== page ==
24 December 1942: In spite of prevailing conditions there is a Xmas feeling in the place. The troops surprisingly happy in this camp since they have not had enough to quarrel about.
The troops know that they have no rights whatever as far as Ns are concerned and when all is said and done, man does not need very much excuse to do sweet nothing all day indulging in conversation with his fellows.
Two sources of ‘belly aching’ always remain: the distribution of food and ‘the officers’ (never the N officers).
Christmas Eve show was quite good slapstick ‘Xmas Krackers’ produced by Ian Wynne. John Morris produced two new songs of his own – ‘In every Song’ and ‘Happy New Year’. The chorus:


Happy New Year to you – good cheer to everyone
Out on your brightest smile and let’s have lots of fun
LEAVE ALL YOUR CARES behind for bright days are ahead
LIFT UP YOUR VOICE IN SONG – There’s a happy New Year for you.



Dunlop further wrote of a windfall – presents sent in from outside (presumably the generous Dutch women again). Cigarettes, cigars, sweets, peanuts, biscuits, clothing, few boots and shoes, some sporting material – something for everyone in camp.
‘Our company and some of the others are giving the whole of this to the men! It will be a wonderful thing for the lads to all have something to smoke for Xmas’
25 December 1942: A cheery Xmas spirit prevails in spite of everything.
Menu for the day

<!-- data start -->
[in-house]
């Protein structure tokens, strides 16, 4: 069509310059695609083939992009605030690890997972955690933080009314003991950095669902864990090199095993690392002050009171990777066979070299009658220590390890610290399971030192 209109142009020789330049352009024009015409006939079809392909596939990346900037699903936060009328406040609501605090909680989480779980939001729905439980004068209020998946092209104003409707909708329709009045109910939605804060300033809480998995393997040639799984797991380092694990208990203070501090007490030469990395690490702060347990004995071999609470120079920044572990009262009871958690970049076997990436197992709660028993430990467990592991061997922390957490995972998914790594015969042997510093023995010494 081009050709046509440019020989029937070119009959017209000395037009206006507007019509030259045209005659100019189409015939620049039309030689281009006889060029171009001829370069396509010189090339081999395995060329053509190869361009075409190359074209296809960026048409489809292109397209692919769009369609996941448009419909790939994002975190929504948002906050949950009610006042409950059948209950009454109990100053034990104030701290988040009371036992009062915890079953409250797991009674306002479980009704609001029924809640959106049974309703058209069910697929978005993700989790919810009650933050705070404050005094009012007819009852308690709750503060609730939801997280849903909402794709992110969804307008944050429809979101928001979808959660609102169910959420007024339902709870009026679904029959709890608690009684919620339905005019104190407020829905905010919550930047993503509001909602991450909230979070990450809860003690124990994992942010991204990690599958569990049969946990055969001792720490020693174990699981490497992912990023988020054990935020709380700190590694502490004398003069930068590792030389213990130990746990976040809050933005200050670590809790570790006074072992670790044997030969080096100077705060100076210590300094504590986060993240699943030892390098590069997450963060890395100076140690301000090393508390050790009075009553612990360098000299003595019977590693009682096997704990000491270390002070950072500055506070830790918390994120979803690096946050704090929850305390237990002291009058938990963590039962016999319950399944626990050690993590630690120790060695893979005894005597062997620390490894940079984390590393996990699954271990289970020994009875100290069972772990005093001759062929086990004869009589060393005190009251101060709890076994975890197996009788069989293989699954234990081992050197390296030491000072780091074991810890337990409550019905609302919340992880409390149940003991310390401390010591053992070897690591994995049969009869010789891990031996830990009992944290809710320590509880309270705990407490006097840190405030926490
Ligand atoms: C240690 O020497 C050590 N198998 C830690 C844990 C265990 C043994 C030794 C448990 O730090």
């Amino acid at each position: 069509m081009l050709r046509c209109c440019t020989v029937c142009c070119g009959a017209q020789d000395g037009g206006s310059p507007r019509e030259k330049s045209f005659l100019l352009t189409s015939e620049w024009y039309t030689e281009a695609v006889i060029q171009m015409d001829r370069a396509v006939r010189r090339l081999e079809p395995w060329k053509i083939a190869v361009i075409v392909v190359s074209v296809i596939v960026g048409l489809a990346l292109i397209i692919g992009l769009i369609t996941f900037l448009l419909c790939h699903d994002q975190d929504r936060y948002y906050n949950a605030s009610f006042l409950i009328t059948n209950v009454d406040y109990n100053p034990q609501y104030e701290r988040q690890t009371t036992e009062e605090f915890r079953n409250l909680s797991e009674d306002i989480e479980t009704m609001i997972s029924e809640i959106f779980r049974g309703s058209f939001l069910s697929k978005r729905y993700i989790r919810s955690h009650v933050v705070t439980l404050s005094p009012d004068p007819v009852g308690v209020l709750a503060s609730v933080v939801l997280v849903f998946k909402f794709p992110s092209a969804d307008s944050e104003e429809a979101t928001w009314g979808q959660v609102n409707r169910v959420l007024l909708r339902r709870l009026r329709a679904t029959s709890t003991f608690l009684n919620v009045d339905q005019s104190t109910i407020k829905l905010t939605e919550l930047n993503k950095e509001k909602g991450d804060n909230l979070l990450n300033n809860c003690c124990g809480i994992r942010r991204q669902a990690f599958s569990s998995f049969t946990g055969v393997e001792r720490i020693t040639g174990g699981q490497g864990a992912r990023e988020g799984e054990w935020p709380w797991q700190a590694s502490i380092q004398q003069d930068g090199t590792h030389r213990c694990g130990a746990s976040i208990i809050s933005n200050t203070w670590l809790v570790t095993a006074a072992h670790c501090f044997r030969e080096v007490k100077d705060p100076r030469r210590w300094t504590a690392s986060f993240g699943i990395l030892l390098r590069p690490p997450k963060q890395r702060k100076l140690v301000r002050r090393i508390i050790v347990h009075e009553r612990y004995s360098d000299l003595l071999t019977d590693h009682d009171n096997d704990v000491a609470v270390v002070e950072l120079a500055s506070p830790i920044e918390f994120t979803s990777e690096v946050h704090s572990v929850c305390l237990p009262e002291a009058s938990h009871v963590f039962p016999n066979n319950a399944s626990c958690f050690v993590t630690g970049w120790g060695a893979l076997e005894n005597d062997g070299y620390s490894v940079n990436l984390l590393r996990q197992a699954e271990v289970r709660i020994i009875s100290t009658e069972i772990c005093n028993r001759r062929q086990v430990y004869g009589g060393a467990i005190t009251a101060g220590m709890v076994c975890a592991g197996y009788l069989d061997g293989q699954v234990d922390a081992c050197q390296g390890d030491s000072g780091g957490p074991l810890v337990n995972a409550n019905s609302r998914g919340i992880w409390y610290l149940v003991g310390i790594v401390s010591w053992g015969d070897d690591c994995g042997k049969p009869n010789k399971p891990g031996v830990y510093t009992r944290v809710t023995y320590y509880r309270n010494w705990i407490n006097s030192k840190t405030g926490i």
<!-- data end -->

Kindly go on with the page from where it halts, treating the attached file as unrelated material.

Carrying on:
Breakfast: Rice as usual & a bun per man
Lunch: Rice with meat, Katjang idjoe (soya bean), 1 egg, Roly Poly Pudding, 1 banana per man, coffee.
Tea: Vegetable stew with sweet potatoes and 50 chicken added, Tea.
As officers also we achieved two superlative additions. Lunch: Fruit Salad, Tea: a chicken between John, Arthur and me. What Luxury!
0930 Some 1400 men attended an impressive combined (church) service in the recreation ground with a choir at the eastern end. All the old Xmas Carols and the choir sang accompanied by trumpet including a baritone singer.
Games were organised for the afternoon.
Evening: Singing around a piano and singing. (unsure whether this is just for officers or for camp).
26 December 1942: Tremendous sporting enthusiasm prevails. There are athletics. relays, basketball – including interstate – a very fast match between SA and WA and the finals between Vic and WA (draw of 21 all). There was also rugby, which Dunlop was a player.


The POWs would see Christmas in 1943 and 1944.
They would finally be Home for Christmas 1945.


The above by John de Crespigny.

In 1997, twenty-four POW camp posters from Bandoeng and Makasura was donated to NSW Anzac Memorial.  To see this collection please go to




Major John Chauncy Champion de Crespigny VX253 of 2/1st Headquarters Guard Battalion Infantry.